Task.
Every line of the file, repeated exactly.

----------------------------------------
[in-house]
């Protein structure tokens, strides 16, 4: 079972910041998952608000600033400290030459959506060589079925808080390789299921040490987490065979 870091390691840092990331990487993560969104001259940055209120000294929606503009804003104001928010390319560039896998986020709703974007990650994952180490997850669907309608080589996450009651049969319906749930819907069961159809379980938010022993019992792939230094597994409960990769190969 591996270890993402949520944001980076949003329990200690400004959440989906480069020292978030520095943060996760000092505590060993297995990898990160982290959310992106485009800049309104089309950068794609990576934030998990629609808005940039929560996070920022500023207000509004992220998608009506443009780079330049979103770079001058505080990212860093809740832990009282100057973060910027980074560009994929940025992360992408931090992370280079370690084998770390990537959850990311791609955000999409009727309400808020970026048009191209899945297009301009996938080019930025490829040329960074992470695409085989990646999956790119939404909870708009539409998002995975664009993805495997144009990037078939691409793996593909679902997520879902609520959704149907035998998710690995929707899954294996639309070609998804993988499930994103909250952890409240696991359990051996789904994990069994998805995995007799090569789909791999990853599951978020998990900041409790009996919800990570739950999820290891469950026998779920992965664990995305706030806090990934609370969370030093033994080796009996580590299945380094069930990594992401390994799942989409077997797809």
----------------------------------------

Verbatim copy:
[in-house]
């Protein structure tokens, strides 16, 4: 079972910041998952608000600033400290030459959506060589079925808080390789299921040490987490065979 870091390691840092990331990487993560969104001259940055209120000294929606503009804003104001928010390319560039896998986020709703974007990650994952180490997850669907309608080589996450009651049969319906749930819907069961159809379980938010022993019992792939230094597994409960990769190969 591996270890993402949520944001980076949003329990200690400004959440989906480069020292978030520095943060996760000092505590060993297995990898990160982290959310992106485009800049309104089309950068794609990576934030998990629609808005940039929560996070920022500023207000509004992220998608009506443009780079330049979103770079001058505080990212860093809740832990009282100057973060910027980074560009994929940025992360992408931090992370280079370690084998770390990537959850990311791609955000999409009727309400808020970026048009191209899945297009301009996938080019930025490829040329960074992470695409085989990646999956790119939404909870708009539409998002995975664009993805495997144009990037078939691409793996593909679902997520879902609520959704149907035998998710690995929707899954294996639309070609998804993988499930994103909250952890409240696991359990051996789904994990069994998805995995007799090569789909791999990853599951978020998990900041409790009996919800990570739950999820290891469950026998779920992965664990995305706030806090990934609370969370030093033994080796009996580590299945380094069930990594992401390994799942989409077997797809």